The Dallas City Council approved a nearly $4 million deal Wednesday to get a new system that alerts the city’s information technology department of possible cyber attacks. The approval comes as the city is nearly two months into its recovery from a ransomware attack.
The City Council, without discussion, approved allowing Houston-based technology service provider Netsync Network Solutions to help the city get a threat and anomaly detection system for the Information and Technology Services Department for three years. City documents refer to the purchase as a system upgrade that will include security monitoring 24 hours a day, 7 days a week.
“This equipment and associated services will be crucial to protecting the city’s network from cyber threats and hacks by alerting the Department of Information and Technology Services’ Security Operations Center to threats and abnormalities on the city network,” said city documents describing the council agenda item. “This solution will aid in protecting the city’s network and systems against internal and external cyber threats to the organization including potential ransomware.”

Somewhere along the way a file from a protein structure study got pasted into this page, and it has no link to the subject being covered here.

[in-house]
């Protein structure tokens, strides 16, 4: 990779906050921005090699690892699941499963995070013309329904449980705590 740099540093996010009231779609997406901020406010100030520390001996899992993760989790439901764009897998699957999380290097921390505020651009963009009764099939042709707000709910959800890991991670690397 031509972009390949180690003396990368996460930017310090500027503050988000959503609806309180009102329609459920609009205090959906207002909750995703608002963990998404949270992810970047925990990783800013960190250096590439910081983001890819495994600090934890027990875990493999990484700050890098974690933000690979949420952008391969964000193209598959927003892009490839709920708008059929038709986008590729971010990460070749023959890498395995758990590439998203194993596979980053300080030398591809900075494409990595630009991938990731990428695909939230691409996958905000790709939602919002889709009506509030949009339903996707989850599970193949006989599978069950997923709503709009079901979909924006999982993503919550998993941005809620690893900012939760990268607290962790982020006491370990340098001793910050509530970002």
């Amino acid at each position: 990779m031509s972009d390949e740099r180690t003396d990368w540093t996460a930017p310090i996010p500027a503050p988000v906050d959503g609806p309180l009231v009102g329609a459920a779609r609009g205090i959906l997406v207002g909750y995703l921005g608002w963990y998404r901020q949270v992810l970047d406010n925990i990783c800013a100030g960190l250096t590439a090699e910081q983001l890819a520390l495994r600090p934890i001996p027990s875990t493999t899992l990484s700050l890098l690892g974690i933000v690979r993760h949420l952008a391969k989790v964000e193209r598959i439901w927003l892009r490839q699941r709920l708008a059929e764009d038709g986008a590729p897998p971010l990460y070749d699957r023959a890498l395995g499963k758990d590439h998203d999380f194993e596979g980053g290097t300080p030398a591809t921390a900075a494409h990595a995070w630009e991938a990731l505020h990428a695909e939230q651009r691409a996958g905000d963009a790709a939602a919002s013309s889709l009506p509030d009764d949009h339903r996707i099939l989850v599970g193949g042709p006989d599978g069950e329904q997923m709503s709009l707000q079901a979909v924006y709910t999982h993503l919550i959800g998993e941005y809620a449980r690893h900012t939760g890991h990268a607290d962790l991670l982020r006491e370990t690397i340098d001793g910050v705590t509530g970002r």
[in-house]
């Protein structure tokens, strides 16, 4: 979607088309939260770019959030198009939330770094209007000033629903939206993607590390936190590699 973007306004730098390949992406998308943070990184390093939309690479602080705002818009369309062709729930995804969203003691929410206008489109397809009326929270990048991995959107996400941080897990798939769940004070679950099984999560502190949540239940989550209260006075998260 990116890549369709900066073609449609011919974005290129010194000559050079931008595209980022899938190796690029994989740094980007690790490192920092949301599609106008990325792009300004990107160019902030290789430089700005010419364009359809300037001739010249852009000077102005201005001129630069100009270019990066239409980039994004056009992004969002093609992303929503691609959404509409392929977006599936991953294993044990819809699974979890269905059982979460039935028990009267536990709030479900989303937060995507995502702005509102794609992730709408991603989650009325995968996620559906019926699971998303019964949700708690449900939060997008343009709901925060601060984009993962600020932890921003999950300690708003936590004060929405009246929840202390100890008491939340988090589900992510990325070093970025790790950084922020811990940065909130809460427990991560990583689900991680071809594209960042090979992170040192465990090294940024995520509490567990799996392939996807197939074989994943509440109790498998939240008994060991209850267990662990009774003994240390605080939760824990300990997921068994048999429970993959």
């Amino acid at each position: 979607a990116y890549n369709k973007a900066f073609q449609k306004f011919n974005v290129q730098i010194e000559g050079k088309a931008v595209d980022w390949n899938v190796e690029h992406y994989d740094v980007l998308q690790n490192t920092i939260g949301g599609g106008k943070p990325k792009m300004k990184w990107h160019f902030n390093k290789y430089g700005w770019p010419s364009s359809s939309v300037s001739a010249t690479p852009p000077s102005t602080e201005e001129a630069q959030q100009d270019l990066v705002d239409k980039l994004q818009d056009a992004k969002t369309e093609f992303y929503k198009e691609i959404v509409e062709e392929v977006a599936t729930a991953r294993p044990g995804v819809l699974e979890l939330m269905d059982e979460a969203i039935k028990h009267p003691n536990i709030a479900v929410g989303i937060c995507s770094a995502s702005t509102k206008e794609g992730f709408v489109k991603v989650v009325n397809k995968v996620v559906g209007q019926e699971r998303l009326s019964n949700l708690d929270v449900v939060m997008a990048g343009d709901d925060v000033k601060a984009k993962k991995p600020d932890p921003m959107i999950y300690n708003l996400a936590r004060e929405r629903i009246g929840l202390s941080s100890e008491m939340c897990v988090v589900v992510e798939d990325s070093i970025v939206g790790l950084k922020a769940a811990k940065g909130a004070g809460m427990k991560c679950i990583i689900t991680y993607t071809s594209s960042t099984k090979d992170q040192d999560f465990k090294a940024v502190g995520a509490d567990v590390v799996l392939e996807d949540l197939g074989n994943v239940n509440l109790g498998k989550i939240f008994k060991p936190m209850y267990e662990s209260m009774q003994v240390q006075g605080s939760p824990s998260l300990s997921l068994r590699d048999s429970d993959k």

Shawn Sutton, an strategic account manager with Netsync, said the city would be getting cybersecurity platform MixMode. He described it as a security and information event manager that “in basic terms, gives you a bird’s-eye view of your network looking for issues before they cause business interruptions.”
A week before the May 3 ransomware attack, the City Council also approved a three-year, more than $873,000 contract with Netsync for the group to help the city get a threat detection option for devices such as city servers and employees’ desktops and laptop computers.
Later Wednesday, [city Communications Director Catherine] Cuellar told The Dallas Morning News the new system was part of the city expanding its existing cybersecurity services since the attack.
“In addition, we have taken additional steps to further enhance our security posture, including implementing additional cybersecurity software, deploying a system-wide reset of all user accounts, expediting the implementation of additional controls and completely rebuilding impacted systems in a new, secure environment,” she said.
See here for the previous update. Ideally, the city of Dallas and other government entities would have had this kind of system in place before falling victim to a major attack, from which it has still not fully recovered. But you saw the price tag, this doesn’t come cheap and it’s not a one time expense. It’s why I keep saying that there needs to be another massive federal money-drop to local and state governments for this purpose. There’s plenty of bad guys out there, and the keys to their success are a lot of low-hanging fruit and the ability to remain inside their targets long after the initial infiltration. I commend you all to listen to the BBC’s The Lazarus Heist podcast, about North Korea’s wildly successful and financially lucrative hacking operations. The best thing we can do is make it harder for those guys to do what they do.